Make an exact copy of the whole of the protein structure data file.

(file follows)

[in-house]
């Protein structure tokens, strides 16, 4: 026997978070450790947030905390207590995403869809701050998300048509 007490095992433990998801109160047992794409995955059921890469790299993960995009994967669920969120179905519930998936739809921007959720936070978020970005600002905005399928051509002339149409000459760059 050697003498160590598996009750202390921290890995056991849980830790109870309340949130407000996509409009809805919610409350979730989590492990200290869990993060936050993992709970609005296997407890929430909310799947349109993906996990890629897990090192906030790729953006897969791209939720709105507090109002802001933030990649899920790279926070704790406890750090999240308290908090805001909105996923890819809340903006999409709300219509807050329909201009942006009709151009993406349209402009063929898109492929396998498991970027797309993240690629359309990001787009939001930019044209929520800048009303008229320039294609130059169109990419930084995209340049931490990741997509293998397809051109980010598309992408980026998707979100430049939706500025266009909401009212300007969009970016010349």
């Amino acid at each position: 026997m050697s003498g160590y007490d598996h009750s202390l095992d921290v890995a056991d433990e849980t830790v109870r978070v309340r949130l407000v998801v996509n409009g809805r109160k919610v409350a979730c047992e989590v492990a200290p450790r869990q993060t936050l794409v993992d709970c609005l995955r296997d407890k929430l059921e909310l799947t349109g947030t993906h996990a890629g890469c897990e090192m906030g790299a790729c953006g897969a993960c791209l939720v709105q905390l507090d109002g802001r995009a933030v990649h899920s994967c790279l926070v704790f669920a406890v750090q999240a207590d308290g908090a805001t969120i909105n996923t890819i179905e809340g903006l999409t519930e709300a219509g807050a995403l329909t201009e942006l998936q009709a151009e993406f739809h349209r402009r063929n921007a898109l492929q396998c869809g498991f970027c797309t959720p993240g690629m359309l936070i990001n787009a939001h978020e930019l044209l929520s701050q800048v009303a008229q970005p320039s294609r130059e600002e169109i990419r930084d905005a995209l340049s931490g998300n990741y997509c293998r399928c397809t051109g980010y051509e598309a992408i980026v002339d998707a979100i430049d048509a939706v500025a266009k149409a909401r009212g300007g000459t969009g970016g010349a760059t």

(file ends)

[in-house]
């Protein structure tokens, strides 16, 4: 026997978070450790947030905390207590995403869809701050998300048509 007490095992433990998801109160047992794409995955059921890469790299993960995009994967669920969120179905519930998936739809921007959720936070978020970005600002905005399928051509002339149409000459760059 050697003498160590598996009750202390921290890995056991849980830790109870309340949130407000996509409009809805919610409350979730989590492990200290869990993060936050993992709970609005296997407890929430909310799947349109993906996990890629897990090192906030790729953006897969791209939720709105507090109002802001933030990649899920790279926070704790406890750090999240308290908090805001909105996923890819809340903006999409709300219509807050329909201009942006009709151009993406349209402009063929898109492929396998498991970027797309993240690629359309990001787009939001930019044209929520800048009303008229320039294609130059169109990419930084995209340049931490990741997509293998397809051109980010598309992408980026998707979100430049939706500025266009909401009212300007969009970016010349």
């Amino acid at each position: 026997m050697s003498g160590y007490d598996h009750s202390l095992d921290v890995a056991d433990e849980t830790v109870r978070v309340r949130l407000v998801v996509n409009g809805r109160k919610v409350a979730c047992e989590v492990a200290p450790r869990q993060t936050l794409v993992d709970c609005l995955r296997d407890k929430l059921e909310l799947t349109g947030t993906h996990a890629g890469c897990e090192m906030g790299a790729c953006g897969a993960c791209l939720v709105q905390l507090d109002g802001r995009a933030v990649h899920s994967c790279l926070v704790f669920a406890v750090q999240a207590d308290g908090a805001t969120i909105n996923t890819i179905e809340g903006l999409t519930e709300a219509g807050a995403l329909t201009e942006l998936q009709a151009e993406f739809h349209r402009r063929n921007a898109l492929q396998c869809g498991f970027c797309t959720p993240g690629m359309l936070i990001n787009a939001h978020e930019l044209l929520s701050q800048v009303a008229q970005p320039s294609r130059e600002e169109i990419r930084d905005a995209l340049s931490g998300n990741y997509c293998r399928c397809t051109g980010y051509e598309a992408i980026v002339d998707a979100i430049d048509a939706v500025a266009k149409a909401r009212g300007g000459t969009g970016g010349a760059t």